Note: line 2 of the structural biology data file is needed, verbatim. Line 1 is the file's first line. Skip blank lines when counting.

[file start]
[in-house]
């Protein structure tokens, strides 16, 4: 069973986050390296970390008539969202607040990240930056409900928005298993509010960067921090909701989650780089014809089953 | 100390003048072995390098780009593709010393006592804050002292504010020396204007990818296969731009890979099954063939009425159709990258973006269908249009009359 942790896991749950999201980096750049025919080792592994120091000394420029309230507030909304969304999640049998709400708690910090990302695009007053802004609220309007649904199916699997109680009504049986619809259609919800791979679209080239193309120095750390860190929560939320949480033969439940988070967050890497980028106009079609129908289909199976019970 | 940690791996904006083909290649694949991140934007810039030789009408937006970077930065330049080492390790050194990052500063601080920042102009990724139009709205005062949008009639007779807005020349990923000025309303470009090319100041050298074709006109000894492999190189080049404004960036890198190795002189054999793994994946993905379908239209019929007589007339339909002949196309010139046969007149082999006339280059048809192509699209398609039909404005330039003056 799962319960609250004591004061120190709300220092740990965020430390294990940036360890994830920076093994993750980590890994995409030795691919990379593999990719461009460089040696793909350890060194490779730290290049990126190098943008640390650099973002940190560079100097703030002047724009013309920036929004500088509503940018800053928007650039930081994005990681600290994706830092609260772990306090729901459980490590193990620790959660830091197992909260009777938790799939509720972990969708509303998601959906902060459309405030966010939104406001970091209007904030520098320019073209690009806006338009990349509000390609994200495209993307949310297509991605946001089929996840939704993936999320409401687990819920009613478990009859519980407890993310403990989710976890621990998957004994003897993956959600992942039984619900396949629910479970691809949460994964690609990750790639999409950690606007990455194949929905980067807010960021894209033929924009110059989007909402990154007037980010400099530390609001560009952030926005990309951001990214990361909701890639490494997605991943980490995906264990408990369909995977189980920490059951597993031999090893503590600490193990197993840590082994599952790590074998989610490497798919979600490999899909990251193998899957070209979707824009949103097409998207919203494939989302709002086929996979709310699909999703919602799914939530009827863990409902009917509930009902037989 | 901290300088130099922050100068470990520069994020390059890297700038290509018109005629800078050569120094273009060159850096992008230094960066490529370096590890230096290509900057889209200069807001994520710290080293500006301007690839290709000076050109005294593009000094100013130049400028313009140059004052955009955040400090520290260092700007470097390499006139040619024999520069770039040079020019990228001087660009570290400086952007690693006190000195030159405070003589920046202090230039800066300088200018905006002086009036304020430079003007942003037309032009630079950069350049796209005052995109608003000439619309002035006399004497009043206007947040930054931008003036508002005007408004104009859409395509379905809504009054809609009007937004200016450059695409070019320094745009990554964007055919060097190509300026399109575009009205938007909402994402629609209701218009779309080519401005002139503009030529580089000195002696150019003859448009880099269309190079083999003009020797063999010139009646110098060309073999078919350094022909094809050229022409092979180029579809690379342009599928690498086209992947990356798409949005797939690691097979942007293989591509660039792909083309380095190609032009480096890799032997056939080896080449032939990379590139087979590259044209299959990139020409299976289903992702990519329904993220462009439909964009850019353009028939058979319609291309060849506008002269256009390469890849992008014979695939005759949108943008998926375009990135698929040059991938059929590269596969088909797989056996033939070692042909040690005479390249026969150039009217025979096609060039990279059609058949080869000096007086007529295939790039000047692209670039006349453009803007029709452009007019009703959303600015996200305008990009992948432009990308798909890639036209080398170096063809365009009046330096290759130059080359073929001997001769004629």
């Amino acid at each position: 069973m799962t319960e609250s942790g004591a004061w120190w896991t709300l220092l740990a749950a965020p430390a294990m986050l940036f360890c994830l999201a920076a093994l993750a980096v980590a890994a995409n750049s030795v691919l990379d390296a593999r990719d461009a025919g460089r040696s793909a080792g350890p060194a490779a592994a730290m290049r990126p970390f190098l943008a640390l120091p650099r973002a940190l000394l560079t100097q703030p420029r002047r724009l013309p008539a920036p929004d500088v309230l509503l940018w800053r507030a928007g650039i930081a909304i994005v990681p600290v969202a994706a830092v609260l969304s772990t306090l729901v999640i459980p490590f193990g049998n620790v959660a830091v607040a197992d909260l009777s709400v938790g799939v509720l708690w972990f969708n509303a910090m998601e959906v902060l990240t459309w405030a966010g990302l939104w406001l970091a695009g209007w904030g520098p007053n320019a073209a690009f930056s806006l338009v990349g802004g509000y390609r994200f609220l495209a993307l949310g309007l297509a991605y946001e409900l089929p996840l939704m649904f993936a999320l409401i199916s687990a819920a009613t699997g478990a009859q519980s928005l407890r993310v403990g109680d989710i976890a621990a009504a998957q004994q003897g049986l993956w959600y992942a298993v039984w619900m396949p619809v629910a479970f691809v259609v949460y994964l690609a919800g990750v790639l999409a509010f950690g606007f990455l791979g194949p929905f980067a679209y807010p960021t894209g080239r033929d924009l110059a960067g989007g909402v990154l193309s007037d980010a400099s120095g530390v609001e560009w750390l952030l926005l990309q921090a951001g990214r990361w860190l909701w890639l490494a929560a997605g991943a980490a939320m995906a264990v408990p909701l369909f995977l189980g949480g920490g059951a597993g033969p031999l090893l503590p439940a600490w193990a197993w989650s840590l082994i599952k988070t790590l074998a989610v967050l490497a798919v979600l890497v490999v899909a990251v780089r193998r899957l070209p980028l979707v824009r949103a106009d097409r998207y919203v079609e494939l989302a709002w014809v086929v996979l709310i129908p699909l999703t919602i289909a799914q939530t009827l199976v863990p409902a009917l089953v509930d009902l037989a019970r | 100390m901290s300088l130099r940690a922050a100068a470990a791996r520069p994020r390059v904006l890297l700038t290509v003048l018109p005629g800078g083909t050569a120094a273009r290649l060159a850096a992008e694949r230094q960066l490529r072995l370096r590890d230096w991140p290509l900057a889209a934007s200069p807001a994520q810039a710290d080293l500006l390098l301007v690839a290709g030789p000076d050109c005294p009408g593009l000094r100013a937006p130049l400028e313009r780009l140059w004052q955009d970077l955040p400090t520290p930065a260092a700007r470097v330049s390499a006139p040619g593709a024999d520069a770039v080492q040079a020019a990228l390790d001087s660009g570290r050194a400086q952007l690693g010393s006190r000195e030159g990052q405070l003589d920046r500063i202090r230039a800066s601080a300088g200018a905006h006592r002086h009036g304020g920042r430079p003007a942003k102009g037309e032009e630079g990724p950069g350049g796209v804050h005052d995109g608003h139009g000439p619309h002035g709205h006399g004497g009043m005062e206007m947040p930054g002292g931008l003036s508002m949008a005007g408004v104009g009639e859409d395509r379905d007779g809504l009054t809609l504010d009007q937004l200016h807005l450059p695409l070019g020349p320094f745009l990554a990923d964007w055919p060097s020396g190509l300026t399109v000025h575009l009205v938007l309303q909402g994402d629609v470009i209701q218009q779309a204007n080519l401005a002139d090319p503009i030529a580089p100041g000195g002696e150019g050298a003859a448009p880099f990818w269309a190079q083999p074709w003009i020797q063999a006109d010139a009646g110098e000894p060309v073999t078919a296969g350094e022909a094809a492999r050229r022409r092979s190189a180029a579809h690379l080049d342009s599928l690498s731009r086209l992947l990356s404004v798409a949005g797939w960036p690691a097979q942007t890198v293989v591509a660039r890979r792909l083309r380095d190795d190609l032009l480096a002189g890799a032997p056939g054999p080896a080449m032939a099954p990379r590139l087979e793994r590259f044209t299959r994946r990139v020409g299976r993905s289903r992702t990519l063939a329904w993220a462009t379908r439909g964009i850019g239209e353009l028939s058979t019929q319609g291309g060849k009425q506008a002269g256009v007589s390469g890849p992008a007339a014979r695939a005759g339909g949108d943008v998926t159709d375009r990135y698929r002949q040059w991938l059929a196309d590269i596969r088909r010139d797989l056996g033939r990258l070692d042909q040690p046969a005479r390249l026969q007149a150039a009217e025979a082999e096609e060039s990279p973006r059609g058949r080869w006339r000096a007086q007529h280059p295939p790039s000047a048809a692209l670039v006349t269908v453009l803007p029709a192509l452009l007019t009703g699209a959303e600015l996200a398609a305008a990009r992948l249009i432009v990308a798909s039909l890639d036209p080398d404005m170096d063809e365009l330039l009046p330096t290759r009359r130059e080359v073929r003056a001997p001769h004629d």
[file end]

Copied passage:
């Protein structure tokens, strides 16, 4: 069973986050390296970390008539969202607040990240930056409900928005298993509010960067921090909701989650780089014809089953 | 100390003048072995390098780009593709010393006592804050002292504010020396204007990818296969731009890979099954063939009425159709990258973006269908249009009359 942790896991749950999201980096750049025919080792592994120091000394420029309230507030909304969304999640049998709400708690910090990302695009007053802004609220309007649904199916699997109680009504049986619809259609919800791979679209080239193309120095750390860190929560939320949480033969439940988070967050890497980028106009079609129908289909199976019970 | 940690791996904006083909290649694949991140934007810039030789009408937006970077930065330049080492390790050194990052500063601080920042102009990724139009709205005062949008009639007779807005020349990923000025309303470009090319100041050298074709006109000894492999190189080049404004960036890198190795002189054999793994994946993905379908239209019929007589007339339909002949196309010139046969007149082999006339280059048809192509699209398609039909404005330039003056 799962319960609250004591004061120190709300220092740990965020430390294990940036360890994830920076093994993750980590890994995409030795691919990379593999990719461009460089040696793909350890060194490779730290290049990126190098943008640390650099973002940190560079100097703030002047724009013309920036929004500088509503940018800053928007650039930081994005990681600290994706830092609260772990306090729901459980490590193990620790959660830091197992909260009777938790799939509720972990969708509303998601959906902060459309405030966010939104406001970091209007904030520098320019073209690009806006338009990349509000390609994200495209993307949310297509991605946001089929996840939704993936999320409401687990819920009613478990009859519980407890993310403990989710976890621990998957004994003897993956959600992942039984619900396949629910479970691809949460994964690609990750790639999409950690606007990455194949929905980067807010960021894209033929924009110059989007909402990154007037980010400099530390609001560009952030926005990309951001990214990361909701890639490494997605991943980490995906264990408990369909995977189980920490059951597993031999090893503590600490193990197993840590082994599952790590074998989610490497798919979600490999899909990251193998899957070209979707824009949103097409998207919203494939989302709002086929996979709310699909999703919602799914939530009827863990409902009917509930009902037989 | 901290300088130099922050100068470990520069994020390059890297700038290509018109005629800078050569120094273009060159850096992008230094960066490529370096590890230096290509900057889209200069807001994520710290080293500006301007690839290709000076050109005294593009000094100013130049400028313009140059004052955009955040400090520290260092700007470097390499006139040619024999520069770039040079020019990228001087660009570290400086952007690693006190000195030159405070003589920046202090230039800066300088200018905006002086009036304020430079003007942003037309032009630079950069350049796209005052995109608003000439619309002035006399004497009043206007947040930054931008003036508002005007408004104009859409395509379905809504009054809609009007937004200016450059695409070019320094745009990554964007055919060097190509300026399109575009009205938007909402994402629609209701218009779309080519401005002139503009030529580089000195002696150019003859448009880099269309190079083999003009020797063999010139009646110098060309073999078919350094022909094809050229022409092979180029579809690379342009599928690498086209992947990356798409949005797939690691097979942007293989591509660039792909083309380095190609032009480096890799032997056939080896080449032939990379590139087979590259044209299959990139020409299976289903992702990519329904993220462009439909964009850019353009028939058979319609291309060849506008002269256009390469890849992008014979695939005759949108943008998926375009990135698929040059991938059929590269596969088909797989056996033939070692042909040690005479390249026969150039009217025979096609060039990279059609058949080869000096007086007529295939790039000047692209670039006349453009803007029709452009007019009703959303600015996200305008990009992948432009990308798909890639036209080398170096063809365009009046330096290759130059080359073929001997001769004629």